Question: Transcription Factor Binding Sites Database For Bacteria?
11
gravatar for Magdalena
8.7 years ago by
Magdalena230
Magdalena230 wrote:

Is there a database which provides information on transcription factor binding sites in PROKARYOTES? In this forum I have seen recommendations for JASPAR and TRANSFAC, but both of them seem to include data on eukaryotic TFs only.

More specifically, I am looking for a resource where I can find recognition sequences of sigma factors. E. coli would be great, more taxa even greater.

Thanks for your help!

ADD COMMENTlink modified 15 months ago by zhuofei.xu10 • written 8.7 years ago by Magdalena230
12
gravatar for Farhat
8.7 years ago by
Farhat2.9k
Pune, India
Farhat2.9k wrote:

Prodoric (http://www.prodoric.de/) is a good database for Prokaryotic gene regulation. It covers quite a few taxa including E. coli.

ADD COMMENTlink written 8.7 years ago by Farhat2.9k
9
gravatar for Casey Bergman
8.7 years ago by
Casey Bergman18k
Athens, GA, USA
Casey Bergman18k wrote:

Try RegulonDB and/or EcoCyc.

ADD COMMENTlink written 8.7 years ago by Casey Bergman18k
7
gravatar for Ian
8.7 years ago by
Ian5.6k
University of Manchester, UK
Ian5.6k wrote:

You might find this reference interesting as general review of TF databases (inc. bacterial):

Charoensawan V, Wilson D, Teichmann SA. Genomic repertoires of DNA-binding transcription factors across the tree of life. Nucleic Acids Res. 2010 Nov 1;38(21):7364-77. PubMed PMID: 20675356

ADD COMMENTlink written 8.7 years ago by Ian5.6k
6
gravatar for Michael Dondrup
8.7 years ago by
Bergen, Norway
Michael Dondrup47k wrote:

If you are working with Corynebacteria, E. coli, or Mycobacterium tubercolosis try CoryneRegNet

RhizoRegNet is a similar database for Rhizobia

One of the coolest features of the RegNets is the JavaApplet for rendering regulatory networks. Click the GraphVis button, after searching for a regulatory gene.

ADD COMMENTlink written 8.7 years ago by Michael Dondrup47k
5
gravatar for Rayna
8.7 years ago by
Rayna250
Paris/Munich
Rayna250 wrote:

If you work with E. coli in particular, you can find a great amount of very useful data here: RegulonDB download page. Hope this helps.

ADD COMMENTlink written 8.7 years ago by Rayna250
4
gravatar for Simon Cockell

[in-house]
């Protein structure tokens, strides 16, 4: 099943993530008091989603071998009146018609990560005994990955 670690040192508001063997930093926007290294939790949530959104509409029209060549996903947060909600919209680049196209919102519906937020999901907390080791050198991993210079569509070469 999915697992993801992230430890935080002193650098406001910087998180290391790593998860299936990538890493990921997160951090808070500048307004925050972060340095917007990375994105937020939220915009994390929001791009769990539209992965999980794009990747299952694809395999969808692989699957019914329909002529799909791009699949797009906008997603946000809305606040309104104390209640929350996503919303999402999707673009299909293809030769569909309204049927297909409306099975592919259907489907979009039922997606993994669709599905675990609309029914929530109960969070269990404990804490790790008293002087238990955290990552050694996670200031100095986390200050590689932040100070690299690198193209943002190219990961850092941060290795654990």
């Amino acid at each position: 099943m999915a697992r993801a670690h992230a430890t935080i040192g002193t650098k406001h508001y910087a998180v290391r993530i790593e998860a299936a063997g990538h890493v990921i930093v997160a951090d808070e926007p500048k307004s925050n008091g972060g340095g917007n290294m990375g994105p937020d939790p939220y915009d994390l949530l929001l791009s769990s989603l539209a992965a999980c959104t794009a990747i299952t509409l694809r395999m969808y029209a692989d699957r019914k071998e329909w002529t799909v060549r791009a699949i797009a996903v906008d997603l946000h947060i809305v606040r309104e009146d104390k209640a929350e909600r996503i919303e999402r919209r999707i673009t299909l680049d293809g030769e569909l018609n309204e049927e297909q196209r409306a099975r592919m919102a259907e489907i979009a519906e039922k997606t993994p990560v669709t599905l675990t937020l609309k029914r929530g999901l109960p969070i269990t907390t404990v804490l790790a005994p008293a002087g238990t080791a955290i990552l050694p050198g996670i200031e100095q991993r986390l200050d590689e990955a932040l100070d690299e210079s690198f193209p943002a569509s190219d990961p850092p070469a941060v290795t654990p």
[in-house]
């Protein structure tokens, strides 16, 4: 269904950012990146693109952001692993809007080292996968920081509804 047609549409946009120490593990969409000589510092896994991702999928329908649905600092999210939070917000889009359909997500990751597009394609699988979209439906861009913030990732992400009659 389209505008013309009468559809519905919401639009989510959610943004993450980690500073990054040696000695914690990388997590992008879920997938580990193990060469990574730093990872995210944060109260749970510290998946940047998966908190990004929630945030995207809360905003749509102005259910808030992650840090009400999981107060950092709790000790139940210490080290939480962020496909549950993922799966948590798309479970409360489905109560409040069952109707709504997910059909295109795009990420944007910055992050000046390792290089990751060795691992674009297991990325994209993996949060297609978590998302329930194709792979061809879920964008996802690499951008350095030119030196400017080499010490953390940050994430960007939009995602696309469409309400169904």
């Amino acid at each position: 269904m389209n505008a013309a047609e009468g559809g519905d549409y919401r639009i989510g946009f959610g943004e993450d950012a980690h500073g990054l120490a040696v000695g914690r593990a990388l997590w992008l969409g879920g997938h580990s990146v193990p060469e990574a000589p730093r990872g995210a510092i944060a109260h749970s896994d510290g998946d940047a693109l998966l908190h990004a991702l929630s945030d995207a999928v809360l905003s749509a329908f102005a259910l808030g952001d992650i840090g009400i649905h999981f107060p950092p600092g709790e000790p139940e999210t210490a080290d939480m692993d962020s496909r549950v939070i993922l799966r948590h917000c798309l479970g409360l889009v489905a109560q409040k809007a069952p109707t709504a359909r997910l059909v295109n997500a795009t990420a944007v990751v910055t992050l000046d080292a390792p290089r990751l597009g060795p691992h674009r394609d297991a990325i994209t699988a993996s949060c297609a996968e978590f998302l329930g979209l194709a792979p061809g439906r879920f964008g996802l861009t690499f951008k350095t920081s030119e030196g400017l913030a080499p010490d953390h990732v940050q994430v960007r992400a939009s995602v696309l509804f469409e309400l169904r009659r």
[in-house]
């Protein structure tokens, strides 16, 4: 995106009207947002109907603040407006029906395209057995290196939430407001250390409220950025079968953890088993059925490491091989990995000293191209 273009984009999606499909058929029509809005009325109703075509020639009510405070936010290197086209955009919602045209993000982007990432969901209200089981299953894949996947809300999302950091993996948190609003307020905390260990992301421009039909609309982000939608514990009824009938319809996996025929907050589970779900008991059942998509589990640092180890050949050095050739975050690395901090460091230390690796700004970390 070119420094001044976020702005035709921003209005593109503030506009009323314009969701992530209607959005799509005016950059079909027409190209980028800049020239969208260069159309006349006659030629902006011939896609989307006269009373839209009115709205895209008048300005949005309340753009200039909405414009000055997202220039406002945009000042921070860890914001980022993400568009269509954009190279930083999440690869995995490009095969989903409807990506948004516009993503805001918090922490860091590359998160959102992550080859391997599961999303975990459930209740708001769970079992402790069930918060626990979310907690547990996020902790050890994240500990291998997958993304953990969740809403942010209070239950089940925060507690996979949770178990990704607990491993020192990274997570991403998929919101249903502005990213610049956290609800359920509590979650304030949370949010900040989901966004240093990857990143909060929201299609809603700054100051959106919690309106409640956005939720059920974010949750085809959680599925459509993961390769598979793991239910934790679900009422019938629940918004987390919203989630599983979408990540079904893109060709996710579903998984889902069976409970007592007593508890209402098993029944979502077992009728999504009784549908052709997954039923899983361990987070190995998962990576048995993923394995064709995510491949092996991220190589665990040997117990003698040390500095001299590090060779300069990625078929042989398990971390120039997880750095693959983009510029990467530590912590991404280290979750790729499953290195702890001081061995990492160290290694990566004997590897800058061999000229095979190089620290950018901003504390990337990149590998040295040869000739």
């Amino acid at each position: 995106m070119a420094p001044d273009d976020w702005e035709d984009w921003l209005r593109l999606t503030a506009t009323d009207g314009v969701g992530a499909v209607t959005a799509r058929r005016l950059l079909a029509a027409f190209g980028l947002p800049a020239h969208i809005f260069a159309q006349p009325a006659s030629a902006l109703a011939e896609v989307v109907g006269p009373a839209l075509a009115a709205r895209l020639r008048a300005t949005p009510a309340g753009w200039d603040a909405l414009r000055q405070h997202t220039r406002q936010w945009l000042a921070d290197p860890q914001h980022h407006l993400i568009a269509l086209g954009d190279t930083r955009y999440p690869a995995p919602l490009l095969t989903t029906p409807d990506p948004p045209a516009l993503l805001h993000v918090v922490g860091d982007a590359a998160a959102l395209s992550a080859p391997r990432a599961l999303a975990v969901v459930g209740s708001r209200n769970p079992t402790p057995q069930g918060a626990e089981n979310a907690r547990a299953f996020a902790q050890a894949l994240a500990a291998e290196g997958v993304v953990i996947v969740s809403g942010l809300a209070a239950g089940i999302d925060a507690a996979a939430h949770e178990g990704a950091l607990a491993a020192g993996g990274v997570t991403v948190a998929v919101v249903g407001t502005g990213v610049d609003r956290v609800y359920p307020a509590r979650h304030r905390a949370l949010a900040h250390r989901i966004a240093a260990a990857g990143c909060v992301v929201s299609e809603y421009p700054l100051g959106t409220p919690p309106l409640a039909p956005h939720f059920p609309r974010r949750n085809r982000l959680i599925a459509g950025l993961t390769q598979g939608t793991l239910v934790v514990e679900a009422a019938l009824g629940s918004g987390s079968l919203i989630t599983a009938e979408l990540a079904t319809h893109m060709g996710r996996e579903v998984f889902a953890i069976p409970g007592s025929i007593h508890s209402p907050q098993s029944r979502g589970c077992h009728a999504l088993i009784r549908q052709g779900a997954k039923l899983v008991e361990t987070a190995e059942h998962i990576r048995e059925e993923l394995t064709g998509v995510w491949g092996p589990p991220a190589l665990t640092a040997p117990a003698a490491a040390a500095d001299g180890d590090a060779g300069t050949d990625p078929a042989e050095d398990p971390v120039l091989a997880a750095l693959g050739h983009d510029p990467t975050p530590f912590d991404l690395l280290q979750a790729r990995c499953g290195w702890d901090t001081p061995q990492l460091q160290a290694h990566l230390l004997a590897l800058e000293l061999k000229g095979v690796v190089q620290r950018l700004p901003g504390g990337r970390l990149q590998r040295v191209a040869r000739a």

8.7 years ago by
Simon Cockell7.3k
Newcastle
Simon Cockell7.3k wrote:

DBTBS is a database of transcription factors for Bacillus subtilis.

ADD COMMENTlink written 8.7 years ago by Simon Cockell7.3k
2
gravatar for sefakilic
4.8 years ago by
sefakilic20
United States
sefakilic20 wrote:

Try CollecTF, a database of transcription factor binding sites (TFBS) in the Bacteria domain.

ADD COMMENTlink modified 3 months ago by RamRS25k • written 4.8 years ago by sefakilic20

CollecTF is awesome.

ADD REPLYlink written 4.8 years ago by pld4.8k
1
gravatar for Michael Dondrup
8.7 years ago by
Bergen, Norway
Michael Dondrup47k wrote:

And here is a new algorithm for de-novo prediction of TFBS in prokaryotes. They also use some of the databases mentioned here before as sources for their validation.

Simultaneous prediction of transcription factor binding sites in a group of prokaryotic genomes Shaoqiang Zhang, Shan Li, Phuc T Pham and Zhengchang Su

ADD COMMENTlink modified 3 months ago by RamRS25k • written 8.7 years ago by Michael Dondrup47k
1
gravatar for ced.lefrancq
6.5 years ago by
ced.lefrancq10
ced.lefrancq10 wrote:

I have more or less the same problem. Nevertheless, I found the model organism of my bacteria and I can see the information on it. The big deal is I can just see the information and search the similar sequence manually but not compare my file including my genome and obtain the results automatically. That take very long time and is not possible of all do. Someone has a method to do this?

ADD COMMENTlink written 6.5 years ago by ced.lefrancq10

you should probably rephrase this as a new question - I'm afraid no one is going to see it down here.

ADD REPLYlink written 6.5 years ago by Simon Cockell7.3k
0
gravatar for zhuofei.xu
15 months ago by
zhuofei.xu10
zhuofei.xu10 wrote:

RegPrecise (http://regprecise.lbl.gov) is a web resource for collection, visualization and analysis of transcriptional regulons reconstructed by comparative genomics.

quite awesome!

ADD COMMENTlink written 15 months ago by zhuofei.xu10
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